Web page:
Author: George Ritzer
Publisher: John Wiley & Sons
Price: £60.00 and £19.99
ISBN 9780470655603 and 5610
Along with the widespread and now-longstanding popular discussions of globalisation, an increasing number of textbooks - and even resource packages that include textbooks designed to be used together with readers and other web-based resources - are being produced on the subject.
This book is in this vein - indeed, it is actually an abridged version of a much longer volume, Globalization: A Basic Text, which was published at the end of 2009. The rationale for this abridged version is that it is affordable and can be assigned alongside other texts written for courses on globalisation and as a subsidiary text on more general social science courses. There is also a companion reader designed to be used in tandem with it and its longer sister volume.
Although the study of globalisation has been avowedly interdisciplinary, the disciplinary origins of authors are often evident in the coverage and approach used in their writing. To some extent the same is true of this volume, but in a generally positive way. The author is primarily a sociologist. He is US-based and best known for his work on "McDonaldization" and the "globalization of nothing".
Perhaps not surprisingly, this volume has a more comprehensive and sophisticated discussion of culture, hybridisation, postcolonialism and the ideational aspects of globalisation than many texts written by political economists. But the coverage of the political economy of globalisation is also extensive, spanning the major global economic structures and flows (indeed, the notion of flows is key to the volume).
Where those from a politics/international relations background might notice a lack is in the somewhat meagre coverage of the politics of globalisation - particularly the politics of global civil society - as this comprises only one chapter out of 12. But this is a small issue, really. And, unusually, the volume does deal explicitly with gender - there is a seven-page section, out of a total of 322 pages, on the topic. (However, none of the 46 readings in the companion reader is on gender.) This is a rather better record than most political economists (who are renowned for ignoring gender even today) can manage.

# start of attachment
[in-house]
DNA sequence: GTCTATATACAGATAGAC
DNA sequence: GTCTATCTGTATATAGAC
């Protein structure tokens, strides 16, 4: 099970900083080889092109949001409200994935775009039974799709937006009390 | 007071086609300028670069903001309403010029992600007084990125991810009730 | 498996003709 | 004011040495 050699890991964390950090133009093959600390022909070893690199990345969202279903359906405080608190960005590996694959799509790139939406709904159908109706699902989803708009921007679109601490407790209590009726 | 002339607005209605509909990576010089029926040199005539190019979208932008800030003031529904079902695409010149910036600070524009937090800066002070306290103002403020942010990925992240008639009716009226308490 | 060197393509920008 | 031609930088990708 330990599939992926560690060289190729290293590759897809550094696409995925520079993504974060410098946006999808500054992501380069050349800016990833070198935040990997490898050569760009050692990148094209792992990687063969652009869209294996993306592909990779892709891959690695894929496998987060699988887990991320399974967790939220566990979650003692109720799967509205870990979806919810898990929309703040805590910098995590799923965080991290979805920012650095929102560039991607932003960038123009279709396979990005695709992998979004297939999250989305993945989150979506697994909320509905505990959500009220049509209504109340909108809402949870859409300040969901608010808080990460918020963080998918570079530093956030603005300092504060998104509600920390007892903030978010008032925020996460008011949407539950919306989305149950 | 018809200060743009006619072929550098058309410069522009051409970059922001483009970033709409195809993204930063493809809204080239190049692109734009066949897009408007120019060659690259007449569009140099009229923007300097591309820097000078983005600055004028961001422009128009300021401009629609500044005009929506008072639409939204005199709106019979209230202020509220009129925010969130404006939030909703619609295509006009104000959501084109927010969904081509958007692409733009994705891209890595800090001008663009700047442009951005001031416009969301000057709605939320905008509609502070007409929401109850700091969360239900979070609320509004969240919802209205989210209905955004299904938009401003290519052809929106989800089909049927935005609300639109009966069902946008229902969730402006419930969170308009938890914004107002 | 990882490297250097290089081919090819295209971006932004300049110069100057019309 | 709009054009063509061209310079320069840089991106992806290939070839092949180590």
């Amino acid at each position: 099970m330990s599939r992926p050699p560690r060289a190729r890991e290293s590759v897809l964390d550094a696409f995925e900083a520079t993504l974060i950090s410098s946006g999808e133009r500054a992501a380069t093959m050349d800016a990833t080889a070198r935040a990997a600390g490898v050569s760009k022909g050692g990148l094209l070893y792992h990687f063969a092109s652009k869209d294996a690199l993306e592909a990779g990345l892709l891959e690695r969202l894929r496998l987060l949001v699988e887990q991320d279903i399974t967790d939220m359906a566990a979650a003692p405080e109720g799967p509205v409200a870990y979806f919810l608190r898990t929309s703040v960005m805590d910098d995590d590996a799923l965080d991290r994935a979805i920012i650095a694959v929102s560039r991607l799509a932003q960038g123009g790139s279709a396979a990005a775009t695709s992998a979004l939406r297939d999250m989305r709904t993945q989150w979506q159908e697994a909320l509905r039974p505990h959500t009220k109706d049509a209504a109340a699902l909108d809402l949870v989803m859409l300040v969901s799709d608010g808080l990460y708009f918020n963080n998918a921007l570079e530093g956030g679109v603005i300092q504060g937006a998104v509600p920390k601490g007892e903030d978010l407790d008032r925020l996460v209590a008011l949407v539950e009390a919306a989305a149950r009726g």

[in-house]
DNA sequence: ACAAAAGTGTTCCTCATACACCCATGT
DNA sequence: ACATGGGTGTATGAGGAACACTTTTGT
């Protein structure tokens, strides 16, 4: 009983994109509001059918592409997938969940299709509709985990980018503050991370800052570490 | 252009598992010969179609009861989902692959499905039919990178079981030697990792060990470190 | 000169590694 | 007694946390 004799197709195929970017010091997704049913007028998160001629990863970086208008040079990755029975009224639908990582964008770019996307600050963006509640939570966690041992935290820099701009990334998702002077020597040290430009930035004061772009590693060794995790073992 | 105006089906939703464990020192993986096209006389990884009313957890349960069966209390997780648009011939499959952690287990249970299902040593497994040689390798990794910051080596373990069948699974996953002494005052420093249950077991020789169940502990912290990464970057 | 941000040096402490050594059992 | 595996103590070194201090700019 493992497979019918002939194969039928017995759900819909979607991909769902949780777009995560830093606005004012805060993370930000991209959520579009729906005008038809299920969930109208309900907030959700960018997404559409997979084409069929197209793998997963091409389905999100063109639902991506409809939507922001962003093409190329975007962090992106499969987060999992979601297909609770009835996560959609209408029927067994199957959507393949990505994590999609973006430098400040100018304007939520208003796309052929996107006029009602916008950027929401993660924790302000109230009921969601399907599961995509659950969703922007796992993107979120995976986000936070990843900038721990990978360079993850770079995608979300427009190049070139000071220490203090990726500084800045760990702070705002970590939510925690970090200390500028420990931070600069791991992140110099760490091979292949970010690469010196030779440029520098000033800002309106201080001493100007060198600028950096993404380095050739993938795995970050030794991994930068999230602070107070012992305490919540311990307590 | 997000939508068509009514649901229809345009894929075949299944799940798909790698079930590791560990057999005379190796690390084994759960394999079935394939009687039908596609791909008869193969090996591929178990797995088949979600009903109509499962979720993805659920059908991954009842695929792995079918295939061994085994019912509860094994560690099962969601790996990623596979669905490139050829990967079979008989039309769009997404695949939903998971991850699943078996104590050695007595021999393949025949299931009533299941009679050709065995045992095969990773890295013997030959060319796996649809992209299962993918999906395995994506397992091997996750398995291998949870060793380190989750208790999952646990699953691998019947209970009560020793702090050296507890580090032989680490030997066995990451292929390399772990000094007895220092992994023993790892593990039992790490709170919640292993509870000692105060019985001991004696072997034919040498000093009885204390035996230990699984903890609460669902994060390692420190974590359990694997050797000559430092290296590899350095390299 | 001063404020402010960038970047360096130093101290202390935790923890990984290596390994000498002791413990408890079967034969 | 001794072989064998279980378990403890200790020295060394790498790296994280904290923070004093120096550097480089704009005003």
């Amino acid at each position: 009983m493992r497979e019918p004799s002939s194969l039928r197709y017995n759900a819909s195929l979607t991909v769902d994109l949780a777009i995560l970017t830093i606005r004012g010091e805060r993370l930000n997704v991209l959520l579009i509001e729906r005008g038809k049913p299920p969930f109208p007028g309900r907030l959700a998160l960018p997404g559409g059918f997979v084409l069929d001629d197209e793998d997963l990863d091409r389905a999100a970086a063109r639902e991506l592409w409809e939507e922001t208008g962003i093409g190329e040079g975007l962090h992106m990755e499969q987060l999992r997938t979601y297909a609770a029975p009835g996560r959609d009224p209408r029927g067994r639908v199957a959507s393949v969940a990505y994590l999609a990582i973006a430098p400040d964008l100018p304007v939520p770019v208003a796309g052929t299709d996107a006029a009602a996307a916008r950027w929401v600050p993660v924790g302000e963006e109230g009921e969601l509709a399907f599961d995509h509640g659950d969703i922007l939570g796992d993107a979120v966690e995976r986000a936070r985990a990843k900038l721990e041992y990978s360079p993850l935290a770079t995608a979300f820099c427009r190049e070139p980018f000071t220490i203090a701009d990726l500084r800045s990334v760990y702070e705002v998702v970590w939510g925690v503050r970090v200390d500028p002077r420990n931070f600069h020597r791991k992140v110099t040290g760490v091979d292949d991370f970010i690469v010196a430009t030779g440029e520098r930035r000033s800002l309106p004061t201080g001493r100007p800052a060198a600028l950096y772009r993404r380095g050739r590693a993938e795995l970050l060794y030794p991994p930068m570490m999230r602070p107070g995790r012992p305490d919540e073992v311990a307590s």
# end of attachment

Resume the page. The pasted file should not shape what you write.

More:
Overall, the volume is well written and accessible. It contains all the usual text boxes, discussion points and chapter summaries that are now customary in textbooks aimed at undergraduates. However, I did find it somewhat surprising that there were no photos or illustrations, given the coverage of culture.
Even in such a crowded market, this volume does therefore serve as a useful addition to the burgeoning number of textbooks.
Who is it for? Social science undergraduates at all levels.
Presentation: Clear and accessible.
Would you recommend it? A useful purchase for those studying globalisation at university.